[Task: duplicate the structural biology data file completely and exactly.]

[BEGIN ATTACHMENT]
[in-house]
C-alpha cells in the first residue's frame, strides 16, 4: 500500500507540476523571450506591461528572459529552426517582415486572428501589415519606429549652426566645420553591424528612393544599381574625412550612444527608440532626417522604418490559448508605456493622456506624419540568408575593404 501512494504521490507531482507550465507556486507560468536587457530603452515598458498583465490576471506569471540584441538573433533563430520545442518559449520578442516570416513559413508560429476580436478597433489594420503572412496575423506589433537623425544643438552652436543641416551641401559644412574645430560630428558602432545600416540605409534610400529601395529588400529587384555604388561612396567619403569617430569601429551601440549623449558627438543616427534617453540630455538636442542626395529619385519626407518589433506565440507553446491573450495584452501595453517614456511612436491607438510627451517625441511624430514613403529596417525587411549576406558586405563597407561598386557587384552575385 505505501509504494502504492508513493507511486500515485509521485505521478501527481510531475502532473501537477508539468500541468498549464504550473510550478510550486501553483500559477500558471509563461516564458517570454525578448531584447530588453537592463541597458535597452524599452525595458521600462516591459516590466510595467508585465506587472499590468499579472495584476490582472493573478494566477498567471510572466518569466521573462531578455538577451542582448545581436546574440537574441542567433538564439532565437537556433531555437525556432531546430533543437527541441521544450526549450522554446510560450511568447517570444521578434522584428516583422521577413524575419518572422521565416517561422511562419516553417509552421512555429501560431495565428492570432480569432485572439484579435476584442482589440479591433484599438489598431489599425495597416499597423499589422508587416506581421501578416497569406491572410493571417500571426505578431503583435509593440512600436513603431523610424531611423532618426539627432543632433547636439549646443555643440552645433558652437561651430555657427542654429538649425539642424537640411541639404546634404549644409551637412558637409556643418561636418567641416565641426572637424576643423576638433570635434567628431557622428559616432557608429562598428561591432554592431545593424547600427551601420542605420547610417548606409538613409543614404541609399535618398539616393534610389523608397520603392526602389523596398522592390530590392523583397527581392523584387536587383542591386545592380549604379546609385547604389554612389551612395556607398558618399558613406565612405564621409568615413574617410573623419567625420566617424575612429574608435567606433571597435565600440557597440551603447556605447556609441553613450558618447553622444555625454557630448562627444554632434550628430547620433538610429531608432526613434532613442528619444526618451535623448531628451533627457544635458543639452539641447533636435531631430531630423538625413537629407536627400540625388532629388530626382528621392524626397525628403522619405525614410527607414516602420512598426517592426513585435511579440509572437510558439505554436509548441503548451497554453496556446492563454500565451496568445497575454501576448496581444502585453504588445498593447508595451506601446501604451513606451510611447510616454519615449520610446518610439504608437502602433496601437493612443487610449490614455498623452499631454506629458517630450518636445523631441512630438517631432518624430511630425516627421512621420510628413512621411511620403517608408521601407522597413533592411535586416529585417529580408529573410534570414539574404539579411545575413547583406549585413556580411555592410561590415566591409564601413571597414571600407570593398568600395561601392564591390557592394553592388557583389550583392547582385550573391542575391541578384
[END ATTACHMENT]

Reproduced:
[in-house]
C-alpha cells in the first residue's frame, strides 16, 4: 500500500507540476523571450506591461528572459529552426517582415486572428501589415519606429549652426566645420553591424528612393544599381574625412550612444527608440532626417522604418490559448508605456493622456506624419540568408575593404 501512494504521490507531482507550465507556486507560468536587457530603452515598458498583465490576471506569471540584441538573433533563430520545442518559449520578442516570416513559413508560429476580436478597433489594420503572412496575423506589433537623425544643438552652436543641416551641401559644412574645430560630428558602432545600416540605409534610400529601395529588400529587384555604388561612396567619403569617430569601429551601440549623449558627438543616427534617453540630455538636442542626395529619385519626407518589433506565440507553446491573450495584452501595453517614456511612436491607438510627451517625441511624430514613403529596417525587411549576406558586405563597407561598386557587384552575385 505505501509504494502504492508513493507511486500515485509521485505521478501527481510531475502532473501537477508539468500541468498549464504550473510550478510550486501553483500559477500558471509563461516564458517570454525578448531584447530588453537592463541597458535597452524599452525595458521600462516591459516590466510595467508585465506587472499590468499579472495584476490582472493573478494566477498567471510572466518569466521573462531578455538577451542582448545581436546574440537574441542567433538564439532565437537556433531555437525556432531546430533543437527541441521544450526549450522554446510560450511568447517570444521578434522584428516583422521577413524575419518572422521565416517561422511562419516553417509552421512555429501560431495565428492570432480569432485572439484579435476584442482589440479591433484599438489598431489599425495597416499597423499589422508587416506581421501578416497569406491572410493571417500571426505578431503583435509593440512600436513603431523610424531611423532618426539627432543632433547636439549646443555643440552645433558652437561651430555657427542654429538649425539642424537640411541639404546634404549644409551637412558637409556643418561636418567641416565641426572637424576643423576638433570635434567628431557622428559616432557608429562598428561591432554592431545593424547600427551601420542605420547610417548606409538613409543614404541609399535618398539616393534610389523608397520603392526602389523596398522592390530590392523583397527581392523584387536587383542591386545592380549604379546609385547604389554612389551612395556607398558618399558613406565612405564621409568615413574617410573623419567625420566617424575612429574608435567606433571597435565600440557597440551603447556605447556609441553613450558618447553622444555625454557630448562627444554632434550628430547620433538610429531608432526613434532613442528619444526618451535623448531628451533627457544635458543639452539641447533636435531631430531630423538625413537629407536627400540625388532629388530626382528621392524626397525628403522619405525614410527607414516602420512598426517592426513585435511579440509572437510558439505554436509548441503548451497554453496556446492563454500565451496568445497575454501576448496581444502585453504588445498593447508595451506601446501604451513606451510611447510616454519615449520610446518610439504608437502602433496601437493612443487610449490614455498623452499631454506629458517630450518636445523631441512630438517631432518624430511630425516627421512621420510628413512621411511620403517608408521601407522597413533592411535586416529585417529580408529573410534570414539574404539579411545575413547583406549585413556580411555592410561590415566591409564601413571597414571600407570593398568600395561601392564591390557592394553592388557583389550583392547582385550573391542575391541578384